So, because when we call and we hit our flush, we can actually-- we can bet on the river, and there's a decent chance that we're going to get called. Whereas if we call and we miss our flush, we can just happily fold. Does that make sense to everyone? So we don't really have the odds to call here. But we call because if we hit our diamond, we can go all in on the river. And there's a decent chance they're going to call us, and we're going to win more money. So we actually do have the odds, essentially. We have the implied odds.

OK, so here's a similar scenario. So pretend the same thing happened, but this was the situation instead. In this case, I think we should definitely fold. So what changed was instead of having two diamonds on the board and two diamonds in our hand, now there's three diamonds on the board and one diamond in our hand. So it's worse for many, many reasons.

So one is when you only have one diamond in your hand and there's three diamonds on the board, if they have ace-king, it's going to be more obvious that we probably have a flush if we bet on the river and they have like ace-king. So they're probably just going to fold this king. So, we're not going to get paid off when we hit the diamond.

And even worse, we're not even drawing to the best hand. Like, what if they have ace-king with the king of diamonds? Then we're just crushed. We're drawing dead in this situation. There's no cards that can help us win. So that's just such a huge risk.

So, yeah, and also, a small thing, but the board is paired. So it's possible they have like pocket aces, or ace-5. They already have a full house. And even if we hit the best flush, we're not going to win.

OK, so-- OK, so, that was a good example, I think, of when you have the implied odds to call with your draw to try to hit. When you don't have the implied odds to try to hit. But we can also bluff with draws. So in all the examples I gave you before where you check-raised the flop, we had a good hand, right? But obviously, this is predictable. If they know that we only check-raise their flop that with two-pair or better, they can just fold whenever they have one-pair or worse, right?

So draws, not only are they good for implied odds purposes where you call and then only put in more money when you hit, they're also very good for bluffing in certain situations. So essentially, what you'll realize is bluffing sort of equivalent to having a draw, in some sense. Because the hands you want to bluff with are the hands that have some draw value.

So, here's an example. The button raises to 1,600. So we're 20 big blinds deep. And one of the big blind with 10-9, and we call with our 4.5 to 1 odds. OK, and the flop is jack-10-5. So we've got what I would consider a good draw. So a good draw, I would say, usually means either an open-ended straight draw. So four-in-a-row do a straight. So there's eight potential cards that complete your straight, or a flush draw, which it usually has 9 outs.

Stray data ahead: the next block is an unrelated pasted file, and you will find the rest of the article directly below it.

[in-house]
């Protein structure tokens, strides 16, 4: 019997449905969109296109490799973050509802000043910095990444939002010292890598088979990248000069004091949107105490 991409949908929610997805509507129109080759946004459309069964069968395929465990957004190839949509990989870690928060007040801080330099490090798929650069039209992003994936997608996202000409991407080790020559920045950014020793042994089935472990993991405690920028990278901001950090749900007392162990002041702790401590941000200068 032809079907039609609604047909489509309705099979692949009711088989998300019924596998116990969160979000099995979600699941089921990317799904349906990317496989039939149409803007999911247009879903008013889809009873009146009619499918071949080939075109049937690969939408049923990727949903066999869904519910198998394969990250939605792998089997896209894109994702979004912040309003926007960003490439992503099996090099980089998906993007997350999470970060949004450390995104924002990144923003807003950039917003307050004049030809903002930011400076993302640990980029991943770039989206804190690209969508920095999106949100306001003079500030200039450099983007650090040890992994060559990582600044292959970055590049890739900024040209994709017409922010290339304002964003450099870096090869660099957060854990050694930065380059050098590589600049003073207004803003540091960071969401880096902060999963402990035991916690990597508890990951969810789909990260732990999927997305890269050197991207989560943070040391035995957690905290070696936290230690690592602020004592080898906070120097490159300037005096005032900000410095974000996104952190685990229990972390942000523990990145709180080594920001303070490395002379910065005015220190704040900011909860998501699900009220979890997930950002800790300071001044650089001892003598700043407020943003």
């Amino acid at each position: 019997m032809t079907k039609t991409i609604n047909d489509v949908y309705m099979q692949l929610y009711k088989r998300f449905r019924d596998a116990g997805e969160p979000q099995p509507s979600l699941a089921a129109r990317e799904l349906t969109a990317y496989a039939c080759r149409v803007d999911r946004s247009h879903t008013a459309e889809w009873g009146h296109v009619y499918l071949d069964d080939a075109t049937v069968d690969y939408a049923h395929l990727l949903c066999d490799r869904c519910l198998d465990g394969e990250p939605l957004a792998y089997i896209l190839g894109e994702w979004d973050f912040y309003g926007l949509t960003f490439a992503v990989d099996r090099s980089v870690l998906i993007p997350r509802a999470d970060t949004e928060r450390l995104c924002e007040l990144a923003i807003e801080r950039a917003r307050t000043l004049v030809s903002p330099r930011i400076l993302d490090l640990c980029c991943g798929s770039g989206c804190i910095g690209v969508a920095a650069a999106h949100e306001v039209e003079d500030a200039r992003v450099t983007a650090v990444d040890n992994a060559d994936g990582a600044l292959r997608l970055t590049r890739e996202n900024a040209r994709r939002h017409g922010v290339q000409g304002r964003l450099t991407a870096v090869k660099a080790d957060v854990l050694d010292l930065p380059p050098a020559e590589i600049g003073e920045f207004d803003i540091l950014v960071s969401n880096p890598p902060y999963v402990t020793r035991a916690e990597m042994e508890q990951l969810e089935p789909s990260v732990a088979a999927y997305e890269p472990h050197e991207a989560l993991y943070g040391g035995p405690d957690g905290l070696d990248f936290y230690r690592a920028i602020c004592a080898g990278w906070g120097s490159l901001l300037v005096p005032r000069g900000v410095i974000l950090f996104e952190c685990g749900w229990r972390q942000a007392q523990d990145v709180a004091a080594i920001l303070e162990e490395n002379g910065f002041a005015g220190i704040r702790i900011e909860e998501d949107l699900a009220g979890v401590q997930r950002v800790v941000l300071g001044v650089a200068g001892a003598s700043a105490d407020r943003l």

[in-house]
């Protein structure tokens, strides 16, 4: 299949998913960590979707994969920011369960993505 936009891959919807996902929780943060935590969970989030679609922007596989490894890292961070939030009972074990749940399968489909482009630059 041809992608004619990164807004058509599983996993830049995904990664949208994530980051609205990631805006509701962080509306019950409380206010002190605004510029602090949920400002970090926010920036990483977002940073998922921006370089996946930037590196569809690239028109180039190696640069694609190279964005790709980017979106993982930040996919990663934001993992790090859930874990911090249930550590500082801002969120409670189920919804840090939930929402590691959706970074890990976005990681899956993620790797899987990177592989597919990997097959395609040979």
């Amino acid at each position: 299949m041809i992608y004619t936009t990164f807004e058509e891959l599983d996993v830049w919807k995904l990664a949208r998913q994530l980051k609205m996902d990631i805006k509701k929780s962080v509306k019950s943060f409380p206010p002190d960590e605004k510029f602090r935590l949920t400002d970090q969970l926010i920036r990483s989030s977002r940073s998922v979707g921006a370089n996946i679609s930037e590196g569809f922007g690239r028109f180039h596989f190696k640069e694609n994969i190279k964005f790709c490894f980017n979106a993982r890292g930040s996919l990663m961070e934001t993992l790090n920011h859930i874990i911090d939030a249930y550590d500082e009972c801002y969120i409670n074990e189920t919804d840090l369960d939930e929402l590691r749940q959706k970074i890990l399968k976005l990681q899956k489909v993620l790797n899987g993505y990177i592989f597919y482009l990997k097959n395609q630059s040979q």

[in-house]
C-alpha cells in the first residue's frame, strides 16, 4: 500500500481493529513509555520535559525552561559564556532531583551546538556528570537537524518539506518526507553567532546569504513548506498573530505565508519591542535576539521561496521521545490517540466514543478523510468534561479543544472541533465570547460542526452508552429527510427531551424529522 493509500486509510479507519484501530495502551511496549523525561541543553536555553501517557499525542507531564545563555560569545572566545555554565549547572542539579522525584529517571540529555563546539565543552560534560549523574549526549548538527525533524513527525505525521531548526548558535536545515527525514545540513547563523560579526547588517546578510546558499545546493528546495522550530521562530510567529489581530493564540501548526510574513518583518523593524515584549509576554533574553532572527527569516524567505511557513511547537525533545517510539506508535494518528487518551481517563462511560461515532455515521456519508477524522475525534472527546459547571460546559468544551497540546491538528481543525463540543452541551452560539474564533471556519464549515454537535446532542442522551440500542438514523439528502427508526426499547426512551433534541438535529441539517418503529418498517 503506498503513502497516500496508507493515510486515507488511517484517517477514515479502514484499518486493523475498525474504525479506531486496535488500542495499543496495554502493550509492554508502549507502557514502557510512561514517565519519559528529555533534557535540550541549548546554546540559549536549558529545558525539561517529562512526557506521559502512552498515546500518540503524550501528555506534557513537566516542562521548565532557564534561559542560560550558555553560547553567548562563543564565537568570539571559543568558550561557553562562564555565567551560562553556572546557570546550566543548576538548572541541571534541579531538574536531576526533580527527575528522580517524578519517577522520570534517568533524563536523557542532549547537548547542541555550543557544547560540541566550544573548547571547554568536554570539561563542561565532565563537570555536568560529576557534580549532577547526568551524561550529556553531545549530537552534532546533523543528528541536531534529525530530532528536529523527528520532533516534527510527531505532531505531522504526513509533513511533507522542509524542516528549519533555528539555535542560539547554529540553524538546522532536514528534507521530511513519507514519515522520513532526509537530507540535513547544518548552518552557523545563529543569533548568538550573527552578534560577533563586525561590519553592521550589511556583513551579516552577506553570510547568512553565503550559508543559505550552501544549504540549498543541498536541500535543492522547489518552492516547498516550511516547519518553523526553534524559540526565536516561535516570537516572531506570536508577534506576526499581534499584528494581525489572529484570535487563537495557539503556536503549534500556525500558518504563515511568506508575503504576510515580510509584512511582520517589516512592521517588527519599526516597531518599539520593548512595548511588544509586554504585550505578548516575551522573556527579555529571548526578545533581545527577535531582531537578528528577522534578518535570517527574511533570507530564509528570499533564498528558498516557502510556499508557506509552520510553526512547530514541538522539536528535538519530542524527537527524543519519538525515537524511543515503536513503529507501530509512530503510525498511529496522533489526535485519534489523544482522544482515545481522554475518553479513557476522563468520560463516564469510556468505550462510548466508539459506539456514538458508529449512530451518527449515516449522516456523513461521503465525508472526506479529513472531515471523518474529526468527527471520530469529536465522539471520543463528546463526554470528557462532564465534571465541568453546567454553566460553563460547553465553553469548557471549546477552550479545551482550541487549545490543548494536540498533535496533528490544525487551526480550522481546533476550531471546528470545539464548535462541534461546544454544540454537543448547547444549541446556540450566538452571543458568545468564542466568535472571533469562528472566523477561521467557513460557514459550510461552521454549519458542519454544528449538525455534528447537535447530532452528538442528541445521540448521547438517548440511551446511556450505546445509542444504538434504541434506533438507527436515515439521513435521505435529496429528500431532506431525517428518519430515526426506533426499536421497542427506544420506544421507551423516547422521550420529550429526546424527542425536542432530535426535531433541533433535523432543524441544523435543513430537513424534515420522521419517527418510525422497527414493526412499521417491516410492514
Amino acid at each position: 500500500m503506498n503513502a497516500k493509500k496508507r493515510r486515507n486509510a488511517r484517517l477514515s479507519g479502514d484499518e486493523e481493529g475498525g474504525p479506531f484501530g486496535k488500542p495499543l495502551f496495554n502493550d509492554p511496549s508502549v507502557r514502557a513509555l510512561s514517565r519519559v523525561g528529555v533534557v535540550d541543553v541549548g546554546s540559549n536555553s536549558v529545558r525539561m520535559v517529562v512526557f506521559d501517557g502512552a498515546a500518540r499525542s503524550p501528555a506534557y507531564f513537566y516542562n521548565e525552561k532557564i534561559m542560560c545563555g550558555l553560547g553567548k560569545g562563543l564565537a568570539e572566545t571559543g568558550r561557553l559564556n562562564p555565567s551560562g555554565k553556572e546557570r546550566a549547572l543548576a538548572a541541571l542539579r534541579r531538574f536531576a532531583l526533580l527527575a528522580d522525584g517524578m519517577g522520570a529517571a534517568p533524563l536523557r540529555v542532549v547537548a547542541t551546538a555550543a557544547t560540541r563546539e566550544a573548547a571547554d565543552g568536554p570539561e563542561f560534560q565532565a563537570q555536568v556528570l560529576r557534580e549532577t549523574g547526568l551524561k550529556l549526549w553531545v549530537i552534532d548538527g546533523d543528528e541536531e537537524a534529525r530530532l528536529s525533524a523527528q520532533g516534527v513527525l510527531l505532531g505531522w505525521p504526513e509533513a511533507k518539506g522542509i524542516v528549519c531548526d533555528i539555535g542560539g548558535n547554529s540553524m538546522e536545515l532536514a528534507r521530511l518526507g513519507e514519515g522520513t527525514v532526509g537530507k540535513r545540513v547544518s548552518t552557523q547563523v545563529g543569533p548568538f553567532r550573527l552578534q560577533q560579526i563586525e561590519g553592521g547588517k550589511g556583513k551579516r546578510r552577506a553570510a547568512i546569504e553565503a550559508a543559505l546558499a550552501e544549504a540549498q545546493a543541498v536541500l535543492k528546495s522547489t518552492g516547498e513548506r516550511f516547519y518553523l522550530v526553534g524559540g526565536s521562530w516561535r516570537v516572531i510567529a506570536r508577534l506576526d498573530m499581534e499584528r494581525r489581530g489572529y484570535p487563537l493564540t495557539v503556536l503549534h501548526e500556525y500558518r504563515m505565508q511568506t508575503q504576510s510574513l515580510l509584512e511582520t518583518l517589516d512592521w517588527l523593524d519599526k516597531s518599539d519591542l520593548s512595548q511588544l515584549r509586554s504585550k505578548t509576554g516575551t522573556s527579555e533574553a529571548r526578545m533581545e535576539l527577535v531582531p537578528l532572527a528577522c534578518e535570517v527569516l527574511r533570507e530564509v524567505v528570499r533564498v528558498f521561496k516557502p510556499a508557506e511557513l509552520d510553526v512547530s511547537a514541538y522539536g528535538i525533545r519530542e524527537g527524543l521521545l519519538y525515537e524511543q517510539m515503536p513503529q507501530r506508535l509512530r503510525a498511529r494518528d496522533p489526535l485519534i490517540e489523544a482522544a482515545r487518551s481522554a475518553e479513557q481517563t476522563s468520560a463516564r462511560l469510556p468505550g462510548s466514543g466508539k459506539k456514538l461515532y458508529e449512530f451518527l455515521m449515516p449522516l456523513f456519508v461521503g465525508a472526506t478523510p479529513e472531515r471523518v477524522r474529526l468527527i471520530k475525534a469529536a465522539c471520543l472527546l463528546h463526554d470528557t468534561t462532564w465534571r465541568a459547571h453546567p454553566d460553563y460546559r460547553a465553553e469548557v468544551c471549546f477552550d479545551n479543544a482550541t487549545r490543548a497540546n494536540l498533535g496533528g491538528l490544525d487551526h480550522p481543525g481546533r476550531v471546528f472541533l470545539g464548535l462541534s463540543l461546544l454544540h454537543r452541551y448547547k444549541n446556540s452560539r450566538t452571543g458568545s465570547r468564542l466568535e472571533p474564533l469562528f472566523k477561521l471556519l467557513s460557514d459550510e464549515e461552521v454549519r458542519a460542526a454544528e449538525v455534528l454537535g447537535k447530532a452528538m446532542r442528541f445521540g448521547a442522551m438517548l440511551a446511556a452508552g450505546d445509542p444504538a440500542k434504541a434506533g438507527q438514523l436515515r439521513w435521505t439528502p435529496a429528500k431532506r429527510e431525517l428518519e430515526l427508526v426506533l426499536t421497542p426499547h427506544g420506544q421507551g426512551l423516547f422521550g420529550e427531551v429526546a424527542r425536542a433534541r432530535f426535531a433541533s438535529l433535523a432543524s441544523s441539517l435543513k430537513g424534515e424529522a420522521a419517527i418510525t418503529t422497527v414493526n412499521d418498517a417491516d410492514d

OK, and then they bet 2,500. And then we go all in in this situation. Essentially, we're bluffing. We're hoping they fold. But why is this a good play? So, you know, it seems pretty sane to just call instead, right? Because we can call, we can have perfect information of when we hit, when we don't, and only risk more money if we do.

But it's actually also quite a good play to go all in because even though it looks like we have a bad hand to be risking all our chips because we only have 10-high. The point is the fact that we have 10-high doesn't matter because they're never calling our all-in with a naked queen-high or king-high, right? They're not to call with a random hand.

So what matters isn't how good our hand is, in this case, 10-high. What matters is how many outs we have against the hands that they called. So in this case, we're always going to have 8 outs. Even if they have the best possible hand, like pocket jacks, we're still going to have 8 outs. So, this is a great hand to bluff with because if we call, we might just lose the pot to queen-high by the river.

Whereas if we check-raise all in, it's essentially the opposite of what I was talking about before with like being averagely selected. Here, it's just essentially being beneficially selected because all the hands that barely beat you, he's going to fold. And if they have a hand as good as j-- ugh. When they have a hand as good as jack-jack, it's almost, like, wasted, you know? They haven't-- they got their jack-jack with-- if they had jack-jack, they're hoping we have like, pocket 8's that only has one out against them. But here, we have a much worse hand than pocket 8's with 8 outs against them.

You can contrast this with having, say, like 6-5 on this flop. 6-5 is a really bad hand to raise with. You just want to be calling because it's sort of the opposite. Any hand that beats you is going to be crushing you, and you're going to fold out the hands that are already using to your 6-5. But yeah, so 6-5, if you're against like ace-jack, you only have five outs. And you have close to 0% equity against flopping jacks.

So, right, so this is essentially the bluffing epiphany. So when you're bluffing, the-- when you're bluffing before the river, the thing that matters isn't how good our hand is, it's how many outs we have. OK, so-- right, OK, so this is essentially just me talking about the bluffing epiphany. So you want to always bluff with hands that have a high number of outs against the hands that you get called by.

So, here's an example of something that's not bluffing, OK? So the cut-off raises to 90 and we call with 7-6 of diamonds on the big blind. And this happens randomly. You know, sometimes you'll see someone make a play like, what if ends-- You're going to-- so someone will make a play like this. And it's going to work. And they're going to look like a genius.